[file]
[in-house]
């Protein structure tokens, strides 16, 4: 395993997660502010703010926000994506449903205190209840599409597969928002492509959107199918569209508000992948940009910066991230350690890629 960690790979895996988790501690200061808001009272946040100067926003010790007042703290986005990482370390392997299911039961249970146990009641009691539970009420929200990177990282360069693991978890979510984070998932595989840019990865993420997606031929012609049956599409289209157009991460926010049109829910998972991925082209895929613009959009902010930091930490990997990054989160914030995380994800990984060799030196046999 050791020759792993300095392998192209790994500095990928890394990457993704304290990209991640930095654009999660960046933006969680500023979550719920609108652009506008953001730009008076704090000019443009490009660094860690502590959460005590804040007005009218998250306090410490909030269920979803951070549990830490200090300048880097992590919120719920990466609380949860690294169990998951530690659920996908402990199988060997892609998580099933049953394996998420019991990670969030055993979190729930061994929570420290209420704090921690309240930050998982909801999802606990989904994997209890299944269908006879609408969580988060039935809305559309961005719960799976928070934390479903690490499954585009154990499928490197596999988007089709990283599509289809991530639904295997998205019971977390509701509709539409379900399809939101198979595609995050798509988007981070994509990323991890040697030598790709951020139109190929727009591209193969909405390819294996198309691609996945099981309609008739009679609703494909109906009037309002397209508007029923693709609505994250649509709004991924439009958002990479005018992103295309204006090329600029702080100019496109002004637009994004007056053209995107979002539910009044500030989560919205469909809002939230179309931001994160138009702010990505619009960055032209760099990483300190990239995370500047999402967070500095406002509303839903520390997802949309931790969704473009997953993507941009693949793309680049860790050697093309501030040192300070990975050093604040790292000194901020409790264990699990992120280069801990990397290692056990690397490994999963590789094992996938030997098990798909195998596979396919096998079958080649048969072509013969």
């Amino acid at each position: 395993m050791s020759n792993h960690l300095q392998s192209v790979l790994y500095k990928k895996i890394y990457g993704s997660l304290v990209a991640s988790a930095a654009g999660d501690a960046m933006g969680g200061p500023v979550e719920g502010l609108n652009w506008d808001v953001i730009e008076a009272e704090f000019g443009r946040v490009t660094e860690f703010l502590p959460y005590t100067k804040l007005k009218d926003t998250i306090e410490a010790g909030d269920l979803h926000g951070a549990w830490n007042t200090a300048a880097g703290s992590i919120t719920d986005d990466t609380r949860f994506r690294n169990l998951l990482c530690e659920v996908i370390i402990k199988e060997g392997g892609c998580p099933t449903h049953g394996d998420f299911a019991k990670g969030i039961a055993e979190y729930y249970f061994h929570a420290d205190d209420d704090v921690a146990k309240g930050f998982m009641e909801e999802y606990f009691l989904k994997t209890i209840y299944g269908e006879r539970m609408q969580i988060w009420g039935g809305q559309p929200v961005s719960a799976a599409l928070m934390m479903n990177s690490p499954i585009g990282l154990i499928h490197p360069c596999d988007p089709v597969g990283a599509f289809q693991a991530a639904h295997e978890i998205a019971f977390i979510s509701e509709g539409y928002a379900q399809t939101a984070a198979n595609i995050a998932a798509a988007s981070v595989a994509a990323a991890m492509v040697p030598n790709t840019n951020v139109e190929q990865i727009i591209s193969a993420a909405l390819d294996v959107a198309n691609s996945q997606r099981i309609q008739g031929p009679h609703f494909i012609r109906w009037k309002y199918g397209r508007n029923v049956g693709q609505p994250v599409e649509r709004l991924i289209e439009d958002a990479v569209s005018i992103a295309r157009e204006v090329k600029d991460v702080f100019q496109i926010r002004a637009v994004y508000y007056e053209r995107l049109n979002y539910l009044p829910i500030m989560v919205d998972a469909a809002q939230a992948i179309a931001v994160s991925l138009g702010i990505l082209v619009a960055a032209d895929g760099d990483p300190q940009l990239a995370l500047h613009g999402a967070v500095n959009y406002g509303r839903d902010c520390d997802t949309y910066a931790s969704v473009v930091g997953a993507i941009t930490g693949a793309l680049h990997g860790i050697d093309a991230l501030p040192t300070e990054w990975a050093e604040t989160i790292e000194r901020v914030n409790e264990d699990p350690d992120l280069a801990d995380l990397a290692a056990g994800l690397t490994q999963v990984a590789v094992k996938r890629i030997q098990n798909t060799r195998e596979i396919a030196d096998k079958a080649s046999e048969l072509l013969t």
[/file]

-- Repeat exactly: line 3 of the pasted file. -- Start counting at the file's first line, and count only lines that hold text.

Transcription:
């Amino acid at each position: 395993m050791s020759n792993h960690l300095q392998s192209v790979l790994y500095k990928k895996i890394y990457g993704s997660l304290v990209a991640s988790a930095a654009g999660d501690a960046m933006g969680g200061p500023v979550e719920g502010l609108n652009w506008d808001v953001i730009e008076a009272e704090f000019g443009r946040v490009t660094e860690f703010l502590p959460y005590t100067k804040l007005k009218d926003t998250i306090e410490a010790g909030d269920l979803h926000g951070a549990w830490n007042t200090a300048a880097g703290s992590i919120t719920d986005d990466t609380r949860f994506r690294n169990l998951l990482c530690e659920v996908i370390i402990k199988e060997g392997g892609c998580p099933t449903h049953g394996d998420f299911a019991k990670g969030i039961a055993e979190y729930y249970f061994h929570a420290d205190d209420d704090v921690a146990k309240g930050f998982m009641e909801e999802y606990f009691l989904k994997t209890i209840y299944g269908e006879r539970m609408q969580i988060w009420g039935g809305q559309p929200v961005s719960a799976a599409l928070m934390m479903n990177s690490p499954i585009g990282l154990i499928h490197p360069c596999d988007p089709v597969g990283a599509f289809q693991a991530a639904h295997e978890i998205a019971f977390i979510s509701e509709g539409y928002a379900q399809t939101a984070a198979n595609i995050a998932a798509a988007s981070v595989a994509a990323a991890m492509v040697p030598n790709t840019n951020v139109e190929q990865i727009i591209s193969a993420a909405l390819d294996v959107a198309n691609s996945q997606r099981i309609q008739g031929p009679h609703f494909i012609r109906w009037k309002y199918g397209r508007n029923v049956g693709q609505p994250v599409e649509r709004l991924i289209e439009d958002a990479v569209s005018i992103a295309r157009e204006v090329k600029d991460v702080f100019q496109i926010r002004a637009v994004y508000y007056e053209r995107l049109n979002y539910l009044p829910i500030m989560v919205d998972a469909a809002q939230a992948i179309a931001v994160s991925l138009g702010i990505l082209v619009a960055a032209d895929g760099d990483p300190q940009l990239a995370l500047h613009g999402a967070v500095n959009y406002g509303r839903d902010c520390d997802t949309y910066a931790s969704v473009v930091g997953a993507i941009t930490g693949a793309l680049h990997g860790i050697d093309a991230l501030p040192t300070e990054w990975a050093e604040t989160i790292e000194r901020v914030n409790e264990d699990p350690d992120l280069a801990d995380l990397a290692a056990g994800l690397t490994q999963v990984a590789v094992k996938r890629i030997q098990n798909t060799r195998e596979i396919a030196d096998k079958a080649s046999e048969l072509l013969t």